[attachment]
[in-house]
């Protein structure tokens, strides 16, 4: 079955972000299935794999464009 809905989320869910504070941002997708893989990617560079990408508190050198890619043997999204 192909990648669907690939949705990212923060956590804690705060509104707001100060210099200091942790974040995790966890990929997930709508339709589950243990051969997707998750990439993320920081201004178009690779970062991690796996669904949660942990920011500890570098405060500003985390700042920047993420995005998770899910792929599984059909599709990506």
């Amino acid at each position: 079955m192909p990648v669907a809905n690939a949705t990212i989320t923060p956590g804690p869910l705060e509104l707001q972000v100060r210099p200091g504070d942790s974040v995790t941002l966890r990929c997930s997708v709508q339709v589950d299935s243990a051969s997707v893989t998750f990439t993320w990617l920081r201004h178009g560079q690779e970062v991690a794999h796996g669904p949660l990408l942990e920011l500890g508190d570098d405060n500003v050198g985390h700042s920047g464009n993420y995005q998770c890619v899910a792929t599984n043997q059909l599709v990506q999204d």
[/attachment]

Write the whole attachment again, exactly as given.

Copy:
[in-house]
């Protein structure tokens, strides 16, 4: 079955972000299935794999464009 809905989320869910504070941002997708893989990617560079990408508190050198890619043997999204 192909990648669907690939949705990212923060956590804690705060509104707001100060210099200091942790974040995790966890990929997930709508339709589950243990051969997707998750990439993320920081201004178009690779970062991690796996669904949660942990920011500890570098405060500003985390700042920047993420995005998770899910792929599984059909599709990506």
């Amino acid at each position: 079955m192909p990648v669907a809905n690939a949705t990212i989320t923060p956590g804690p869910l705060e509104l707001q972000v100060r210099p200091g504070d942790s974040v995790t941002l966890r990929c997930s997708v709508q339709v589950d299935s243990a051969s997707v893989t998750f990439t993320w990617l920081r201004h178009g560079q690779e970062v991690a794999h796996g669904p949660l990408l942990e920011l500890g508190d570098d405060n500003v050198g985390h700042s920047g464009n993420y995005q998770c890619v899910a792929t599984n043997q059909l599709v990506q999204d």